A human body consists of trillions of cells organized in a way that maintains distinct internal compartments. These compartments keep body cells separated from external environmental threats and keep the cells moist and nourished. They also separate internal body fluids from the countless microorganisms that grow on body surfaces, including the lining of certain tracts, or passageways. The intestinal tract, for example, is home to even more bacteria cells than the total of all human cells in the body, yet these bacteria are outside the body and cannot be allowed to circulate freely inside the body. Cells, for example, have a cell membrane (also referred to as the plasma membrane) that keeps the intracellular environment—the fluids and organelles—separate from the extracellular environment. Blood vessels keep blood inside a closed circulatory system, and nerves and muscles are wrapped in connective tissue sheaths that separate them from surrounding structures. In the chest and abdomen, a variety of internal membranes keep major organs such as the lungs, heart, and kidneys separate from others.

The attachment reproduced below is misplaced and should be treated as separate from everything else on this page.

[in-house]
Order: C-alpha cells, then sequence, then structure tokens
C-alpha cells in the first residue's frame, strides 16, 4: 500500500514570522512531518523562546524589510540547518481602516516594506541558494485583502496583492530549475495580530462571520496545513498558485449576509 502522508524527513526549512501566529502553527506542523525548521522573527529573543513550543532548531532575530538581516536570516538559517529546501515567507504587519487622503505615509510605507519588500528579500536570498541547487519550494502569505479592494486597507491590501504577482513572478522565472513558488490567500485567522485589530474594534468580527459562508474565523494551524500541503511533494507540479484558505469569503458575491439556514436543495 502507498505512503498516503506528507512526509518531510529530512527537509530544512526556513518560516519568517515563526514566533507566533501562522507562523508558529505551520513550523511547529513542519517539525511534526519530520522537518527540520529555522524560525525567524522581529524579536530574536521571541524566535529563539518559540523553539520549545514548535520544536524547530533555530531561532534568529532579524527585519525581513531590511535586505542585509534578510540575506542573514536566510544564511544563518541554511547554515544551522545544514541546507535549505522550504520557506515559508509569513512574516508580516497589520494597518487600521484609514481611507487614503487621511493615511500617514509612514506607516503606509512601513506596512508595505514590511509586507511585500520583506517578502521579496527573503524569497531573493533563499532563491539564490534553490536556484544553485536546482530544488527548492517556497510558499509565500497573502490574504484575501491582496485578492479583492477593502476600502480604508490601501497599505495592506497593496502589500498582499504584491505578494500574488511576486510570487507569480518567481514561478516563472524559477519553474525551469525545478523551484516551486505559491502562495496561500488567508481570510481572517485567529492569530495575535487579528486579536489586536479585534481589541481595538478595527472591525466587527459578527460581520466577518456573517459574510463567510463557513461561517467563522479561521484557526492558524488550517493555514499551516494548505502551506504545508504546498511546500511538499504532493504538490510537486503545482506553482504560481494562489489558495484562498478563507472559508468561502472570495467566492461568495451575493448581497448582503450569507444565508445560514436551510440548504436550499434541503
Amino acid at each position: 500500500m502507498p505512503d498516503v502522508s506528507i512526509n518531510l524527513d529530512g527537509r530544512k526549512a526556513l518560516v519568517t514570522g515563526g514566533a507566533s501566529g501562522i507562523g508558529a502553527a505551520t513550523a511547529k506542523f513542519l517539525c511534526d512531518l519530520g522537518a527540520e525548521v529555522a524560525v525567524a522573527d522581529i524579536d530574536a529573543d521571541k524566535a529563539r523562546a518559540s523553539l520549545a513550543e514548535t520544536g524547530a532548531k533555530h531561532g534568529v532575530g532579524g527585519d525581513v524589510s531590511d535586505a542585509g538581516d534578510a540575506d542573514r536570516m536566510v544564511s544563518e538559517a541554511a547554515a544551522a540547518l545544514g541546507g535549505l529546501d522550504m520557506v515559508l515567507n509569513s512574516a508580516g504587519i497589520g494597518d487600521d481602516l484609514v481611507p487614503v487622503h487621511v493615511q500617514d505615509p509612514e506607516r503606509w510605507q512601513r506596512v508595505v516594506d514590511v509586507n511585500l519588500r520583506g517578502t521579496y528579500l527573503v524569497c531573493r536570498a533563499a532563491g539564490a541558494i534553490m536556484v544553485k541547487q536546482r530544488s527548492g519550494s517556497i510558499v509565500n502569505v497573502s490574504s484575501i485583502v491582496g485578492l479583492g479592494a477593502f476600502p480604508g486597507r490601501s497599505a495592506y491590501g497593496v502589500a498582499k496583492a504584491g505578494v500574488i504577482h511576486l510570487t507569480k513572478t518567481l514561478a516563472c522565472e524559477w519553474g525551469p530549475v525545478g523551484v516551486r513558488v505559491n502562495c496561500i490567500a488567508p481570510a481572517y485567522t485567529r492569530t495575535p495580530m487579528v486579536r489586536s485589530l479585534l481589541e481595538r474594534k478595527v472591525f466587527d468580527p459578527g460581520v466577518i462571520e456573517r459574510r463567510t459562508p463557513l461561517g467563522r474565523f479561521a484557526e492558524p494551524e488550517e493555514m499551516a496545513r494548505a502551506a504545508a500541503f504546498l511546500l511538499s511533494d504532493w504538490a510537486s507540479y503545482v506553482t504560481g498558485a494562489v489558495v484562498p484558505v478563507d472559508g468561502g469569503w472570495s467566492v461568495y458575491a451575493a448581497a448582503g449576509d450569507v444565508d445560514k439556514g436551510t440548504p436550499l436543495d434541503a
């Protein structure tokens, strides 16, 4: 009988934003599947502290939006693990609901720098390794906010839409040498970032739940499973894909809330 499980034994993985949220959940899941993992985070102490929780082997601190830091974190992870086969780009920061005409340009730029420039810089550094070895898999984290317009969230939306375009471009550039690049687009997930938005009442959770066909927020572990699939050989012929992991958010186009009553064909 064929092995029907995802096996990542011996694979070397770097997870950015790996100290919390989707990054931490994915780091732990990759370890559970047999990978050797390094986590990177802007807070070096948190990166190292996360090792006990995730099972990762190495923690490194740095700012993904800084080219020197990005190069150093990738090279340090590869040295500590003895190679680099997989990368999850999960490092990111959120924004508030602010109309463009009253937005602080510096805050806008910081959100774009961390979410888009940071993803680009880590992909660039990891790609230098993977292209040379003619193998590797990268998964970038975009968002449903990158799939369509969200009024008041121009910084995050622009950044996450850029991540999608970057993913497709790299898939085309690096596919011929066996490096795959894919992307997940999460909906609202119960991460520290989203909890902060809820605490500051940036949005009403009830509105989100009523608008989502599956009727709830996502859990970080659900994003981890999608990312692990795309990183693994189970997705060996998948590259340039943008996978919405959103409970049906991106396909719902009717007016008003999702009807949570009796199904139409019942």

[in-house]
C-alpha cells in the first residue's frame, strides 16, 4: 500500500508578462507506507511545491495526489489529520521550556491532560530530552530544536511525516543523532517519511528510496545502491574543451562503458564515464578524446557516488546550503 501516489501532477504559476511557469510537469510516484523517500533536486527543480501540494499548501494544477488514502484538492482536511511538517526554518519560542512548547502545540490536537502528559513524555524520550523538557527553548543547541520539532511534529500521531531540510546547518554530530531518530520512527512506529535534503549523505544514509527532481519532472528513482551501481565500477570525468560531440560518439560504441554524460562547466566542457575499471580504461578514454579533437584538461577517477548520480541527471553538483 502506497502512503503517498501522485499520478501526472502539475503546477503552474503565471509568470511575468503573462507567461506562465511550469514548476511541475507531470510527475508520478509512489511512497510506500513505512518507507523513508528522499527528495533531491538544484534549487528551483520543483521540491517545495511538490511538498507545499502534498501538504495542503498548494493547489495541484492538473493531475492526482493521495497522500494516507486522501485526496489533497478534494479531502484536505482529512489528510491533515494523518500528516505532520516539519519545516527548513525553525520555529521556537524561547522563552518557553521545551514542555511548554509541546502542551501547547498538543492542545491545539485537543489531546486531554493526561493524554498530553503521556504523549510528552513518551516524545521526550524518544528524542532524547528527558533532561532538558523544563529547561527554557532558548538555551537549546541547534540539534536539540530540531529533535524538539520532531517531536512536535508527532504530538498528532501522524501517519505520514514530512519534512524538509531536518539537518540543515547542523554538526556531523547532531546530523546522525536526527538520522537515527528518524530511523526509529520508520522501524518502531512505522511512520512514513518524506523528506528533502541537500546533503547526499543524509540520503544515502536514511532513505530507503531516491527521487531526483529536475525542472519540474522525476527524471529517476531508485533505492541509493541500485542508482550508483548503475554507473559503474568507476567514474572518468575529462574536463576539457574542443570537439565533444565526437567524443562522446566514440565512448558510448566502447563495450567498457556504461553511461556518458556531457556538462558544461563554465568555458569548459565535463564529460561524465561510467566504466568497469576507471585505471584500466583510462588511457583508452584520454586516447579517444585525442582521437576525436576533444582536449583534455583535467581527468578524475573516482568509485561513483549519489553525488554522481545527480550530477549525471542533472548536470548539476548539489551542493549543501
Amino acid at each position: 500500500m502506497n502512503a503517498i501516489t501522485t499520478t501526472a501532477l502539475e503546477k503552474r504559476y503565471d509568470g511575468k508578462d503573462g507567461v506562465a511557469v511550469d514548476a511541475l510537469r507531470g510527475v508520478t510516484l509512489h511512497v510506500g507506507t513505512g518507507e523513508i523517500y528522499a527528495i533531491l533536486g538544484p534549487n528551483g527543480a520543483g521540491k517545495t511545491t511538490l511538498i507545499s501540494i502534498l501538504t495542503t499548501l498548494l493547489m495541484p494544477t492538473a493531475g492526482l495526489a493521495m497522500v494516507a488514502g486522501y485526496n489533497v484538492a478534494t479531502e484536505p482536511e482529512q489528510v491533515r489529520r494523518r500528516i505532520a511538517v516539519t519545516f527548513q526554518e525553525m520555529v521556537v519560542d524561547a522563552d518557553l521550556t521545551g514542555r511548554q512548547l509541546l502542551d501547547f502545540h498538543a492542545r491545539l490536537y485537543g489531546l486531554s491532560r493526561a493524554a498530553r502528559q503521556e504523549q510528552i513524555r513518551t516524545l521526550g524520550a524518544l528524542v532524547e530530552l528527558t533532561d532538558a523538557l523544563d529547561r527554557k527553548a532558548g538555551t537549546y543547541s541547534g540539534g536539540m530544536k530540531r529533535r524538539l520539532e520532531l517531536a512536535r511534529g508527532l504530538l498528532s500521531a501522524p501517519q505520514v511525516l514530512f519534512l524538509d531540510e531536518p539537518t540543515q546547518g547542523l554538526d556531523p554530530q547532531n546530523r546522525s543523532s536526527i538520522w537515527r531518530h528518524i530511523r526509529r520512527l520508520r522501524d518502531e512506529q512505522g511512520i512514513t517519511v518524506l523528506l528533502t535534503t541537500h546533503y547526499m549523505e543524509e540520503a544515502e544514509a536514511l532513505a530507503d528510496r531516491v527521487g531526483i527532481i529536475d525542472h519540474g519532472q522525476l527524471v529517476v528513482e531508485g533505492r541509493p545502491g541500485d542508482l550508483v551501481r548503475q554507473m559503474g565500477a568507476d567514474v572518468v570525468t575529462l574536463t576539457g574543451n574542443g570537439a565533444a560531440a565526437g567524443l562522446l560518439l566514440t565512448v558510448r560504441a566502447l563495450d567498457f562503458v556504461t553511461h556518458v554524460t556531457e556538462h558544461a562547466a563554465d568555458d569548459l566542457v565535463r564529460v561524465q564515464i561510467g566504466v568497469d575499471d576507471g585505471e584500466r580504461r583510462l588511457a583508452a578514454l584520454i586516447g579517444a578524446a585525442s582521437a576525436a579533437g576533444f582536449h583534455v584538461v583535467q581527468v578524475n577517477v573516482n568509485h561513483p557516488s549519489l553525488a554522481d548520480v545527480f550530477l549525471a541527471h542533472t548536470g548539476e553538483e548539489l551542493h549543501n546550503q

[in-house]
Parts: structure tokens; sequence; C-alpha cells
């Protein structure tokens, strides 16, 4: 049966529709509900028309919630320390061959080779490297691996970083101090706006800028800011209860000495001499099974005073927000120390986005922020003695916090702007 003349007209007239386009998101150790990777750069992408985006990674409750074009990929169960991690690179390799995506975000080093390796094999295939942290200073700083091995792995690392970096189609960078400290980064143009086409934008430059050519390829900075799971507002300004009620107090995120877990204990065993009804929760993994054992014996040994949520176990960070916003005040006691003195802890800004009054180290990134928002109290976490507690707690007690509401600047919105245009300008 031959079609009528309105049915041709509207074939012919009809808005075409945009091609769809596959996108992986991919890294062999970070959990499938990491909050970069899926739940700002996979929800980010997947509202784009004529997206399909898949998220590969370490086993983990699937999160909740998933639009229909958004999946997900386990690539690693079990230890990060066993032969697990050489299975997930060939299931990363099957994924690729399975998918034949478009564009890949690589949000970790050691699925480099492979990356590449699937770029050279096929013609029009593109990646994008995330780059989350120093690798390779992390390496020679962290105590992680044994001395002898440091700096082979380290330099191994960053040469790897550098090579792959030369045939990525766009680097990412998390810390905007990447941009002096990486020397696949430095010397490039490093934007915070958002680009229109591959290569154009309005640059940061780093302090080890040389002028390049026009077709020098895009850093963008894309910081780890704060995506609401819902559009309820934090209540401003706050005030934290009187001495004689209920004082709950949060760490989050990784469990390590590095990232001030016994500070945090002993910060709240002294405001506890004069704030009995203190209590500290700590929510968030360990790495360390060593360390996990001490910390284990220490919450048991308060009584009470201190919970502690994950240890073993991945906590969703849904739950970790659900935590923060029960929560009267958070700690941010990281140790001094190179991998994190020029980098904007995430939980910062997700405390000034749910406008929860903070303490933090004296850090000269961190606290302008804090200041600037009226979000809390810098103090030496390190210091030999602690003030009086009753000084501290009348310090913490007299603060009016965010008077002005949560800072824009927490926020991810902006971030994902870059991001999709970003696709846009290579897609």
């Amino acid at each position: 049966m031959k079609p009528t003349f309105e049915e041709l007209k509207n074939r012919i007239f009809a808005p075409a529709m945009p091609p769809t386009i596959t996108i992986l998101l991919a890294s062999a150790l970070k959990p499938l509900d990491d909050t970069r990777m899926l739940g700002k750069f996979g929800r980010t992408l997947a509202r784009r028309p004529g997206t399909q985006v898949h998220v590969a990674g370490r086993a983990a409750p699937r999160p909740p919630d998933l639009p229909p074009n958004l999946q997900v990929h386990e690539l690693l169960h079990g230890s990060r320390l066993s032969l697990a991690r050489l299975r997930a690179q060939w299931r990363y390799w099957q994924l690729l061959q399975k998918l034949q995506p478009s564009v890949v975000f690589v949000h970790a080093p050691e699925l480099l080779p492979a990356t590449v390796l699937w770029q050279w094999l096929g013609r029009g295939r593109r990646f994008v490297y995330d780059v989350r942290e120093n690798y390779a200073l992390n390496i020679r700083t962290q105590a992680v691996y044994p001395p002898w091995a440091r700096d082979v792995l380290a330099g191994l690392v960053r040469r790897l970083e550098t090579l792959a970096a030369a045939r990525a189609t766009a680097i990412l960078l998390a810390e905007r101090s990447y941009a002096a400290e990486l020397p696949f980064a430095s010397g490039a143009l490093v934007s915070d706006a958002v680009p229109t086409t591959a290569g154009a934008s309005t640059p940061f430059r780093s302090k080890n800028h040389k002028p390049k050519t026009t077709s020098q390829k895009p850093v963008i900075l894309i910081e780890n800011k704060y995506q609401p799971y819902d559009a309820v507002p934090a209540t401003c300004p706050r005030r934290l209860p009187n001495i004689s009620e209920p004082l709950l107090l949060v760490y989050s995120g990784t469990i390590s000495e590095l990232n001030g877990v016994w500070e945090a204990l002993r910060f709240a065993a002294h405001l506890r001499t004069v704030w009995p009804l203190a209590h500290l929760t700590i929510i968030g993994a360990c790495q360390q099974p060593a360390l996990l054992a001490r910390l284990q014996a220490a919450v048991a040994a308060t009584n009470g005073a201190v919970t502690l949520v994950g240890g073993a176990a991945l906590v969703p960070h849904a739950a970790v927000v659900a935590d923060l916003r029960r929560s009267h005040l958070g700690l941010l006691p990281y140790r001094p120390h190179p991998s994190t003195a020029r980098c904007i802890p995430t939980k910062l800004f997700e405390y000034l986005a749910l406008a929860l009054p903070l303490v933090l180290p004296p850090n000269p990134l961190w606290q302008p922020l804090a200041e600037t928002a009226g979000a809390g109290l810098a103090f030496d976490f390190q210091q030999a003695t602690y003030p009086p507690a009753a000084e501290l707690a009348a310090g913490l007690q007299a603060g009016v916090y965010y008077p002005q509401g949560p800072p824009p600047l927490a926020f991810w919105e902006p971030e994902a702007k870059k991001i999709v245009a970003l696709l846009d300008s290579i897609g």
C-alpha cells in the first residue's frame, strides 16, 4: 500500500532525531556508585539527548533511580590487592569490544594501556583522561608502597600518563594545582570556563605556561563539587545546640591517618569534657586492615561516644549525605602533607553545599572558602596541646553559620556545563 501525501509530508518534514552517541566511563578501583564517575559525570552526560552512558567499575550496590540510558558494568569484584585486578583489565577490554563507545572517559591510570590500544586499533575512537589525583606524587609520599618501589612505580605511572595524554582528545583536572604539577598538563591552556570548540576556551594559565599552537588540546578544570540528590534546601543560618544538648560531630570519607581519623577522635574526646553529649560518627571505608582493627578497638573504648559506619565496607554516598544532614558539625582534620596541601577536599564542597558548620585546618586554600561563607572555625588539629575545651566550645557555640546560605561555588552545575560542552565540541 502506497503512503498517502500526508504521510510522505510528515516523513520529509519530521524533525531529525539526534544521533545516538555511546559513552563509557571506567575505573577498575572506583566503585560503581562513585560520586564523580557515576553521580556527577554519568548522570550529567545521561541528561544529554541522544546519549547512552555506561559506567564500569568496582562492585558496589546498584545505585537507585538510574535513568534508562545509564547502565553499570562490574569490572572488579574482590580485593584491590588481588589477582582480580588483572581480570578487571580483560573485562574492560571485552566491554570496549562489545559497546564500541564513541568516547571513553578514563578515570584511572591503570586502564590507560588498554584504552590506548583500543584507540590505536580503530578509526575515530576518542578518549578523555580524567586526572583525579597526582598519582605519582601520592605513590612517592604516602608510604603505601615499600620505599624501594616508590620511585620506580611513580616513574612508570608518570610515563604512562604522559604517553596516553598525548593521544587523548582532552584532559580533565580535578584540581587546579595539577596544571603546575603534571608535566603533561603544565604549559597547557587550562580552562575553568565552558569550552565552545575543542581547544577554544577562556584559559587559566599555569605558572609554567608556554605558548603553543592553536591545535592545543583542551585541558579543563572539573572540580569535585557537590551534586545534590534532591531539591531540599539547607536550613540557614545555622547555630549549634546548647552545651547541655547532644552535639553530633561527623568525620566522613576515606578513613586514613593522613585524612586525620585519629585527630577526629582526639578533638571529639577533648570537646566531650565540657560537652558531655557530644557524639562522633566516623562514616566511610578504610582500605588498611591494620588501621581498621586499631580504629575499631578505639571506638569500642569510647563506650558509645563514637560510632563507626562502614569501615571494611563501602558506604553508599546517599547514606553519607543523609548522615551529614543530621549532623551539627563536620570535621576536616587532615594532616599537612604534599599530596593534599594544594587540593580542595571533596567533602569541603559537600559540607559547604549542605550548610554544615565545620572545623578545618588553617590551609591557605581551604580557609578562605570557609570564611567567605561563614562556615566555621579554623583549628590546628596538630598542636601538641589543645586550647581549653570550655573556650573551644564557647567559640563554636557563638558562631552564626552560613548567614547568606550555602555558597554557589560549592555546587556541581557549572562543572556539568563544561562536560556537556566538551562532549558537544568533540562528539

Q. Why does the author say “yet these bacteria are outside the body and cannot be allowed to circulate freely inside the body”?
C is the correct answer. Option A is incorrect as it was was mentioned previously in the passage. The statement does not explain why bacteria are not allowed to circulate inside the body (B). Finally, the statement does not show contrast between types of compartments, so D is incorrect.
The Sapir-Whorf Hypothesis
The Sapir-Whorf hypothesis is based on the idea that people experience their world through their language, and that they therefore understand their world through the culture embedded in their language. The hypothesis, which has also been called linguistic relativity, states that language shapes thought. Studies have shown, for instance, that unless people have access to the word “ambivalent,” they don’t recognize an experience of uncertainty due to conflicting positive and negative feelings about one issue. Essentially, the hypothesis argues, if a person can’t describe the experience, the person is not having the experience.